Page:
It's a wonderful thing getting beckoned into a fairy tale, especially when the storyteller understands how to lure you in with a sense of mystery. Modern children's films often don't understand or care about a complex opening salvo, opting instead for obvious tropes or ironic spins on "Once upon a time." Tomm Moore's gorgeous animated film Song of the Sea does just the opposite, starting off with the bedtime story that thrives on wonder and enchantment.
Young Ben (voiced by David Rawle) lies in his room adorned with fantastical tableaus from Irish folklore that are drawn on the wall like cave paintings. He listens carefully as his pregnant mother Bronach (Lisa Hannigan) tells of an ancient giant who was turned to stone so that he wouldn't have to feel pain any longer, and of the owl witch who cast the spell. The last images Ben sees are of this mother leaving the room, suddenly grabbing her belly and gasping in pain.
Flash forward six years and Ben has gained a mute little sister Saoirse (Lucy O'Connell) and lost a mother. Their father Conor (Brendan Gleeson) mans a lighthouse on a gangly island that ascends into the sky. Conor's grumpy old mother often visits with the intent of getting the family to move back to the city. While sitting on the beach with his big sheepdog Cu, Ben sketches pictures of the ancient stories his mother has passed on, seemingly at peace with whatever trauma happened. Saoirse, on the other hand, looks haunted, often gazing out into the ocean and communicating non-verbally with the seals, as if she herself was being beckoned to another realm.
Song of the Sea follows a fairly linear narrative in which the siblings learn to trust each other when the fairy tales they've been told as children end up coming true. Surrounded by magic fairies, preying owls and circular patterns of mystical particles born from the deep sea, Ben and Saoirse discover that their family holds a secret connection with the Selkie, a half-human, half-seal creature of Irish lore previously seen in John Sayles' underrated gem, The Secret of Roan Inish.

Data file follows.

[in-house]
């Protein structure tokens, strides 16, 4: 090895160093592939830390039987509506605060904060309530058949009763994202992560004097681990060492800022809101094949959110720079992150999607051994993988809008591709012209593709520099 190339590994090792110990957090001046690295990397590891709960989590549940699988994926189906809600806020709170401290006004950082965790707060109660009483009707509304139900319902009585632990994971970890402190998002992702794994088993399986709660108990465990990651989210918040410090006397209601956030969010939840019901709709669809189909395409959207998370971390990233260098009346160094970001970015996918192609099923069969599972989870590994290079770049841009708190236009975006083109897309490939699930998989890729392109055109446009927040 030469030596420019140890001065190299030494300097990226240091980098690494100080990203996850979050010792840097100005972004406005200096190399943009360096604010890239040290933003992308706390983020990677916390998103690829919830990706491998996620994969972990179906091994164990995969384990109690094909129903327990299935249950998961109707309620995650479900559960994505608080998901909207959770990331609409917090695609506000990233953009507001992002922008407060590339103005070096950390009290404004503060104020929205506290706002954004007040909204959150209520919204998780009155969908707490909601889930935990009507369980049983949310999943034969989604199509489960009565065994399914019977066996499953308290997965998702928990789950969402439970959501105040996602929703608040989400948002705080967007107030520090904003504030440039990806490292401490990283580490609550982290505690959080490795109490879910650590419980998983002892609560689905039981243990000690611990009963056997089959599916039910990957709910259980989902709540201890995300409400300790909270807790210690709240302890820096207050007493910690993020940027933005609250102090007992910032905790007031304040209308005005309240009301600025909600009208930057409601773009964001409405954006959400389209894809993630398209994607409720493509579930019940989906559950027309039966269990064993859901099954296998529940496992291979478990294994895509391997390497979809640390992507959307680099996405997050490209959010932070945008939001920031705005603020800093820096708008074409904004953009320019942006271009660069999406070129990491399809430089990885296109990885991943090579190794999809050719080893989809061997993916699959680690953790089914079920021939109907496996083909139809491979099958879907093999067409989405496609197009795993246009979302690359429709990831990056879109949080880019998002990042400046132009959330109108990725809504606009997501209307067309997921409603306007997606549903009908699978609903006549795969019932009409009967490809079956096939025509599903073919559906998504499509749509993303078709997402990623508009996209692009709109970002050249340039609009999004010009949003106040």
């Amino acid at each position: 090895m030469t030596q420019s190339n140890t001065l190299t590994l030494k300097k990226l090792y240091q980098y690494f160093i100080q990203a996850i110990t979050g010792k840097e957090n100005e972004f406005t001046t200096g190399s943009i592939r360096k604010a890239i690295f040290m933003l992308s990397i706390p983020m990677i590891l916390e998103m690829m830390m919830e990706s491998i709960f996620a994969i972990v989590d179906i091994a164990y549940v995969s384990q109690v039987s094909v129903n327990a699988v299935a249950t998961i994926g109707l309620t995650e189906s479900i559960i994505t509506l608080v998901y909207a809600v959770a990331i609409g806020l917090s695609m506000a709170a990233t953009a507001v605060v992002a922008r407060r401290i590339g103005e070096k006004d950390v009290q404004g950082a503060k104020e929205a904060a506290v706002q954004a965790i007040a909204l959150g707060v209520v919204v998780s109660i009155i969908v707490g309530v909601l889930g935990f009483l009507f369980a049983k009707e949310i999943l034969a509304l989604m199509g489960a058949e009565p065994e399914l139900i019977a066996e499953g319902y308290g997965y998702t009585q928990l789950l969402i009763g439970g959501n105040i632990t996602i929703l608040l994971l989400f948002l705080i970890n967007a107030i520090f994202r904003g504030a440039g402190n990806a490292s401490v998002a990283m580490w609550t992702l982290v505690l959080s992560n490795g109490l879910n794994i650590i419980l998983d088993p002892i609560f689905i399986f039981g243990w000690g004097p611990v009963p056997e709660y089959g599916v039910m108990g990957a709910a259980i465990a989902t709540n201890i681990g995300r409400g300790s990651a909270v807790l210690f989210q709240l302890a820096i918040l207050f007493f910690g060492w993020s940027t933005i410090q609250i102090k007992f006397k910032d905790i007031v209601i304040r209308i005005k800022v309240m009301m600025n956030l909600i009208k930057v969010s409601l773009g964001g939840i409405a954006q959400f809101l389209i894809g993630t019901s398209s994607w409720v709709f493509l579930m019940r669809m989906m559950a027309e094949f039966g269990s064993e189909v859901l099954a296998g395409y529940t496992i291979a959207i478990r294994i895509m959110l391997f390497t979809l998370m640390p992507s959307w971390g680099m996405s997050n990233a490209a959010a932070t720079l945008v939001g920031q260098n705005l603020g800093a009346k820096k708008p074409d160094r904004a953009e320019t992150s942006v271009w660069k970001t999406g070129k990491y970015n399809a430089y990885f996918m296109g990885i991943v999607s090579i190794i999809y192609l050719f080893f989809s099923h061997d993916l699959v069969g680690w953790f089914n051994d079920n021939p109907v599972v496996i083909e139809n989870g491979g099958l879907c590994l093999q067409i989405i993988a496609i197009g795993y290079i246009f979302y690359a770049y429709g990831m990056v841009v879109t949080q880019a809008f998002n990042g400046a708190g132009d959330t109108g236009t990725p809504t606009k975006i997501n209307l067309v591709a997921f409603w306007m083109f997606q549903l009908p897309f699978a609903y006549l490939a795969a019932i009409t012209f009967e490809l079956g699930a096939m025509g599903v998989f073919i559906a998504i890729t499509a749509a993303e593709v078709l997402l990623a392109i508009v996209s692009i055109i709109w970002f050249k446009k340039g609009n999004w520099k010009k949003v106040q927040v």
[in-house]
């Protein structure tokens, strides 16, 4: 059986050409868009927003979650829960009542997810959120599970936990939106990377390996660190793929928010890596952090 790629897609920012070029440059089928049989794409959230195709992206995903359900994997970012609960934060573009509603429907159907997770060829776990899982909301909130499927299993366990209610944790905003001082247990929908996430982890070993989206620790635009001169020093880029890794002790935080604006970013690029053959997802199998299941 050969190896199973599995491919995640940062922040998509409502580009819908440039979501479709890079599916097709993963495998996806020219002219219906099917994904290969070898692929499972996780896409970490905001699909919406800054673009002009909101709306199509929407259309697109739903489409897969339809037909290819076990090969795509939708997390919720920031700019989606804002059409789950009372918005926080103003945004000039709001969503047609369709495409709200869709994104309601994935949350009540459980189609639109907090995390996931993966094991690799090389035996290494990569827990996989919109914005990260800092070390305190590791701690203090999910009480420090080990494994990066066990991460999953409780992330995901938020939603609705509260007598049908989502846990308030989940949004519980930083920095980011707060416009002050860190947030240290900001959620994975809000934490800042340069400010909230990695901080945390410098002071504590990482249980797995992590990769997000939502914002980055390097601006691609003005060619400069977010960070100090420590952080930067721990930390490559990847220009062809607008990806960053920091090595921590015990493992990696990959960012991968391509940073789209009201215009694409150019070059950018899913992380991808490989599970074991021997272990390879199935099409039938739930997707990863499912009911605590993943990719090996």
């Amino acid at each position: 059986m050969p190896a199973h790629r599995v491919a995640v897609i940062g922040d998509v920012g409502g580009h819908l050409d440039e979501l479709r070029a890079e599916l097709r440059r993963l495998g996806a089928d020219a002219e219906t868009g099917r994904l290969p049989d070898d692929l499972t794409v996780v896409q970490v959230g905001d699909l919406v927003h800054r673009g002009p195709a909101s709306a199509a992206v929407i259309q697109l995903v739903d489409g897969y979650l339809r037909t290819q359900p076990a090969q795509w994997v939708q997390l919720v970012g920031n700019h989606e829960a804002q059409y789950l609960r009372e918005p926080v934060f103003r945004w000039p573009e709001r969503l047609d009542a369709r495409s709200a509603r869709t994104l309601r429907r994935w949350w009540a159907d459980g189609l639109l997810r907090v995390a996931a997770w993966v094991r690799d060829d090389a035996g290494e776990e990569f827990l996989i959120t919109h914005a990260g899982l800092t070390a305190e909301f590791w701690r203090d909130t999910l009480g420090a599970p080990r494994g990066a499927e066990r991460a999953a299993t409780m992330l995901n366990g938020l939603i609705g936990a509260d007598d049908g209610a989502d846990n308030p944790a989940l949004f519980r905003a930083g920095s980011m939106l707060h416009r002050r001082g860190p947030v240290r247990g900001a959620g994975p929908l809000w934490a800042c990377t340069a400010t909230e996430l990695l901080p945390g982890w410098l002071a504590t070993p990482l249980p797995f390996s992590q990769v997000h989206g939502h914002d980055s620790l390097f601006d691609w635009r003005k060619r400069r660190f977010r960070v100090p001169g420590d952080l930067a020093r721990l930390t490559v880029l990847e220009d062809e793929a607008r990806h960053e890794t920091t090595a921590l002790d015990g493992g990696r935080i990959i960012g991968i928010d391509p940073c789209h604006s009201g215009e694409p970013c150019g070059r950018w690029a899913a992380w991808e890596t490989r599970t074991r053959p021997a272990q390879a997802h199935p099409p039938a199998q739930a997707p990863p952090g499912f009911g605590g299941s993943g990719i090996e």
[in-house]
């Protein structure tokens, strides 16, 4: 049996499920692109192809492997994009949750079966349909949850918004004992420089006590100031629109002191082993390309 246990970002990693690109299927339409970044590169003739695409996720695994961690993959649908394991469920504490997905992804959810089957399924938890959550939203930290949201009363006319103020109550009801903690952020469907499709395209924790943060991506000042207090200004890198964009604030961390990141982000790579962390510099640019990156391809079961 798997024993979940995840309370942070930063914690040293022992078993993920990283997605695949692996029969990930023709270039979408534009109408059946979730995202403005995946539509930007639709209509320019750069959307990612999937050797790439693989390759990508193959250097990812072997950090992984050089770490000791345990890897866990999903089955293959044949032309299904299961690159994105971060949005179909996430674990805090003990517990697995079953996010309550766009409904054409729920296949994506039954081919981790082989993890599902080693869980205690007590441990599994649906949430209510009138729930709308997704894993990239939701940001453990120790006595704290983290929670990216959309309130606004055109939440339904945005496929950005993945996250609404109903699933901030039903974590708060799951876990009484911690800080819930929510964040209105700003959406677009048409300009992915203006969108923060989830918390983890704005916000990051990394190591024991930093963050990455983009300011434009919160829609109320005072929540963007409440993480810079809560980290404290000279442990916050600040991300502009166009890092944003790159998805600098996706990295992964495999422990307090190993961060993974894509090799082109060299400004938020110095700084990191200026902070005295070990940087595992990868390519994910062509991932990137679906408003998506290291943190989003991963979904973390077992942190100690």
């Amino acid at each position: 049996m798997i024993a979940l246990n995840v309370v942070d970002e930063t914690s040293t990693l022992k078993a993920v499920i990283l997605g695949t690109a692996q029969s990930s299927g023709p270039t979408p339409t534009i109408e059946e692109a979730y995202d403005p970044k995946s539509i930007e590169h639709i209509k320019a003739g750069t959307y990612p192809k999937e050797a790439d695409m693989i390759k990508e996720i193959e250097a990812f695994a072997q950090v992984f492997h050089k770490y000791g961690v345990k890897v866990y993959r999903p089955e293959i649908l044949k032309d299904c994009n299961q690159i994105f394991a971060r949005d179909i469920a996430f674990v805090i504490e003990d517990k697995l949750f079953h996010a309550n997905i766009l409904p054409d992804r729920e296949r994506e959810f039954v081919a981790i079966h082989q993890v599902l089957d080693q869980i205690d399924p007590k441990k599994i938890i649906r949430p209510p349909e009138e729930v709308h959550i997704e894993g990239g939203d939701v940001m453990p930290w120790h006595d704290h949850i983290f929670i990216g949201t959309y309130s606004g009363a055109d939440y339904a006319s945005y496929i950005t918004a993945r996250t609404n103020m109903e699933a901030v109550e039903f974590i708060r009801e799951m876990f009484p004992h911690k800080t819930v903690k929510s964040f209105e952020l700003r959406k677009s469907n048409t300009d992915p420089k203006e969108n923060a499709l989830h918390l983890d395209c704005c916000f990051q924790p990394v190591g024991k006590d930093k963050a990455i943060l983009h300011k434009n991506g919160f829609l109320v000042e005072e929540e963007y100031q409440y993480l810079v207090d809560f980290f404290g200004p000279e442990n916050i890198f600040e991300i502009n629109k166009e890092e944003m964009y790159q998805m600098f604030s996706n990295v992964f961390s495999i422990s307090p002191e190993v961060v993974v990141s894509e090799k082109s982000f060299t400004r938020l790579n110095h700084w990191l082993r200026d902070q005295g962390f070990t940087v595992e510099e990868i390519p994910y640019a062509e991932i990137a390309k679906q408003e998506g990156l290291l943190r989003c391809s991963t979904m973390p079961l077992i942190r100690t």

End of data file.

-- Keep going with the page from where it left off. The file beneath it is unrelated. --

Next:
Moore's love for nature remains consistently evident in the gorgeously layered images, many harboring a visual complexity and density on par with anything in the Pixar universe. The underwater sequences are especially luminous, like one wide shot of seals swimming underneath the belly of a massive sperm whale. Primary colors are magnified through the heightened purview of children being awakened to tradition and folklore.
Thematically, Song of the Sea couldn't be more relevant for young siblings threatened by each other's unique traits. Ben is quite nasty to Saoirse, in large part because he doesn't understand how they could be from the same family tree. Moore appreciates the uniqueness of different kinds of perspectives and makes this relatable for curious children. Instead of punishing bad behavior, the film provides Ben with learning experiences that are deeply rooted in his own crisis of self.
Song of the Sea, which opens Friday, Jan. 30, at Reading Gaslamp Cinemas, will be competing for Best Animated Film at the Academy Awards on Feb. 22. It's a curious (and altogether welcome) choice to be recognized, most notably because it stubbornly insists that memories can be just as magical as fairy tales. Ben and Saoirse's experiences find reference points in the paintings on their walls and in the deep blue sea.
"Remember me in your stories and songs," their mother whispers late in the film, from beyond the grave. By the end, there's no doubt these two children will be spinning tales well into their old age, beckoning future generations with the best of them.